I am preoccupied with death, and the words that surround death. Not in a morbid way, or because I have cancer or something. I just am. 

As a journalist, I generally believed the most important thing I could ever write would be someone’s obituary. Other journalism is easy. To capture someone’s life in a few hundred words? To make them sound as important and as vital and as interesting as they were, to those who loved them? That is hard. 

So I still read obituaries of complete strangers, and I still find myself moved. Sometimes, if they’re well-crafted, the obituaries make me cry, a bit.

As a lawyer, my gaze would almost always wander towards those places where law and death intersect. Despite that, I never got to participate in the trial of a murder, or even a coroner’s inquest. But as a court reporter, after law school, I laboured mightily to capture what I heard and saw at those murder trials or coroner’s inquests, presided over by other lawyers. I wanted what I wrote, and the dead, to be remembered. 

So I would file a 1,200-word testimonial, trying to pay homage to the ones who were gone. And then my editors would cut it down to paragraph or two, because they said there wasn’t enough space. It would become: “Court heard that 33-year-old John Smith, of Main Street, succumbed to stabbing wounds. The trial continues.”

I quit journalism after that. 

Unlike just about everyone else I know, I do not regard suicide as a sin or an indication of mental illness. It is simply a way to die, one of many. I prefer it to the other ways, because it permits one a measure of control, and it actually encourages the writing of one’s own obituary. “This is why I did it,” and so on. 

I’m candid about it. This worries my wife a great deal, and it sometimes upsets her. But she knows that – unless I am dispatched by a truck or a train or something – I am not opposed to ending my own life one day, partly because it affords me the opportunity to try and put it in my own words. 

You will therefore not be surprised to learn that, for someone like me, funerals are pretty important. After my grandfather’s, I quickly left the funeral and got on the bus and wrote a short story, a not bad one. At the time of another funeral I attended – more recently, for a friend from university who was an addict, and who had committed a kind of long form suicide – I was compelled to write something that would give comfort to his widow and children. So I did, and they quoted a line of it in his official obituary. That was more important to me than writing a bestselling book, which I have been lucky enough to do a few times. 

I shouldn’t be judgmental about these things, I know, but I am. How people behave at a funeral – and, most critically, if they attend a funeral – takes on a tremendous amount of significance, to me. None more so than at my father’s funeral in 2004. 

One long-time friend didn’t come, so I discarded him like he was expired milk. I poured him down the sink, and wouldn’t speak to him for a decade. Goodbye.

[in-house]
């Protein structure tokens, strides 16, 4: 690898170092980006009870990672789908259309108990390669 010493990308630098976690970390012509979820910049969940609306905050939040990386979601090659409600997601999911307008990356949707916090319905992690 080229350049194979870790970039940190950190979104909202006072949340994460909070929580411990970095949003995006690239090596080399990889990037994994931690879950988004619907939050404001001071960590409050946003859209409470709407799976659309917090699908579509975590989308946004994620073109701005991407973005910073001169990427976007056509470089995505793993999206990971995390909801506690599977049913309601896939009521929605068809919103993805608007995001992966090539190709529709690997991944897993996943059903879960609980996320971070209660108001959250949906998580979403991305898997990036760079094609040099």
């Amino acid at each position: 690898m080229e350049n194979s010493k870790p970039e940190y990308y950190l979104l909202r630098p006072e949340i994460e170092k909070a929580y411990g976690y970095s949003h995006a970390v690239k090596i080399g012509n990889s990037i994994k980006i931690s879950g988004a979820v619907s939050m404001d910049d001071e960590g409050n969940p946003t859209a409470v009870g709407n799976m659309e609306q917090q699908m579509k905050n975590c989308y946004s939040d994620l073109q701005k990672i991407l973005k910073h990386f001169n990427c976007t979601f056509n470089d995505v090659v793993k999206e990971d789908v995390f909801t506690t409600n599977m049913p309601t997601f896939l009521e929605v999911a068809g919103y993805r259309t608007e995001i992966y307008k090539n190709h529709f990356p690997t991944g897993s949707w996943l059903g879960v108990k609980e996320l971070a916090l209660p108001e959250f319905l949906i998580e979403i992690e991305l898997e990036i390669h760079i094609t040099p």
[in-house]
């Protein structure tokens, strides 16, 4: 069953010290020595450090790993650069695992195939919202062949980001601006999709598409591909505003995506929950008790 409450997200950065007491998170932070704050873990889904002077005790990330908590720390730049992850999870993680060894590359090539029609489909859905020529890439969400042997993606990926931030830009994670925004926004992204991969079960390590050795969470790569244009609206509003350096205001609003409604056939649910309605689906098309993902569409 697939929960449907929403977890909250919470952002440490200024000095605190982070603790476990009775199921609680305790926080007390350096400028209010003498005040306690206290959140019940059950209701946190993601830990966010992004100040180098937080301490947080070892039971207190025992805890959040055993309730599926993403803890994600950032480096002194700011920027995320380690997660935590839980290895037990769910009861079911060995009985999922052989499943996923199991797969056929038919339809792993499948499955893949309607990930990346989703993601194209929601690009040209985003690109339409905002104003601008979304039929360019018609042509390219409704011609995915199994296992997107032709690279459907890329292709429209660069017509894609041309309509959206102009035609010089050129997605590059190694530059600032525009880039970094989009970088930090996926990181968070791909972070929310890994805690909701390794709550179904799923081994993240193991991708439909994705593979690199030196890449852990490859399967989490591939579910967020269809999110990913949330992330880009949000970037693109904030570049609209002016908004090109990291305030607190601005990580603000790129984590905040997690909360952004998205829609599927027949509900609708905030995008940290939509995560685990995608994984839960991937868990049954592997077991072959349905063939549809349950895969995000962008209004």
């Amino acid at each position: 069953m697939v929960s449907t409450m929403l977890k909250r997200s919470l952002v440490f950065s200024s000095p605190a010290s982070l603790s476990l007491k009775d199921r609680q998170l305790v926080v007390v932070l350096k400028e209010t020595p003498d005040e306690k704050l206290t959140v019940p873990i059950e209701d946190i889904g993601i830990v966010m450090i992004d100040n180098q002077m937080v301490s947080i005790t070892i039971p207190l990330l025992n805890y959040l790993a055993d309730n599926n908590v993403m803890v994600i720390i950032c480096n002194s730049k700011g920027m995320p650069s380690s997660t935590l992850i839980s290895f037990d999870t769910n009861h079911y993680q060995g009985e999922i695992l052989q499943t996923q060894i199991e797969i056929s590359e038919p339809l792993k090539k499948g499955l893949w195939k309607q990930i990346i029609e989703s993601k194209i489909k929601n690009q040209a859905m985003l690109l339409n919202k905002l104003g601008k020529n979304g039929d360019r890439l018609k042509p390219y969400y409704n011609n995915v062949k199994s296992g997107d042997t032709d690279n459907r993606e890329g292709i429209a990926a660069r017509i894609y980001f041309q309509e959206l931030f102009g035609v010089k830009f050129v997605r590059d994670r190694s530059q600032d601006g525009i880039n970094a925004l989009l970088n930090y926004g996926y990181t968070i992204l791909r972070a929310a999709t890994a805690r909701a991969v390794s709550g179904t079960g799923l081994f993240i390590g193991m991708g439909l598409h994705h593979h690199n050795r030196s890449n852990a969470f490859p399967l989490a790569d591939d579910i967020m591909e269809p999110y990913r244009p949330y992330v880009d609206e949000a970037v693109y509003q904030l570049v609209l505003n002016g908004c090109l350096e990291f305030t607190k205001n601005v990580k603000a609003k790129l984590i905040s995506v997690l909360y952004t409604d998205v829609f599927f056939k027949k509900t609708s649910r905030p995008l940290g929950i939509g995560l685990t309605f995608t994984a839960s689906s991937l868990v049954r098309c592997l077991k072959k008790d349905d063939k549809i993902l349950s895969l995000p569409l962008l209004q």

I relented only when he called me from jail late one night, weeping. He had been put there on an allegation from an ex-wife that turned out to be false. But he started out by saying: “I’m sorry I didn’t go to his funeral, Warren.” It was a decade later, but he knew. I forgave him. 

Jean Chretien was at my Dad’s funeral, as were other important men. I wrote about that afterwards, too, to try and express how wonderful that was for me and my mother and my brothers. Later on, when I would get mad at something that the Liberal Party had done or was doing, Chretien would quote to me the final line of my Dad’s obituary: “Proud member of the Liberal Party of Canada.” When Chretien would do that, he would calm me down, like a faith healer who had successfully laid hands on a burning brow. He knows me.

Justin Trudeau didn’t come to the funeral, but he sent along beautiful white flowers. Before that, he wrote to me, and gave me some good advice. For a while, I accordingly thought he was a good friend. Any of my subsequent lack of enthusiasm for him, ironically enough, wasn’t related to politics or policy or any of the usual things. It arose out of my suspicion – and then my conviction – that he hadn’t meant the words he’d written. I thereafter deleted what he wrote. Goodbye. 

Being false about dying words, and words about dying, is one of the worst things you can do. To me, at least. 

Why I am writing all of this? I don’t know, but I think it is because I am 55. I can feel my body changing, and I know that it is less able to do the things it once did. It is breaking down, like a machine does. I am at the age when people around me start to die, too. 

The words remain elusive. 

I have written books, and made records, and painted paintings and done some of the other things that people do to remain immortal. But there remains nothing quite so eternal, to me, than the words deployed to describe a life and a life’s end. There’s nothing as important as that. 

So, until I shuffle off in the direction of that undiscovered country, I will endeavour to do various drafts of my obituary about my life. 

My hope is that I will get it right before I reach the end of both.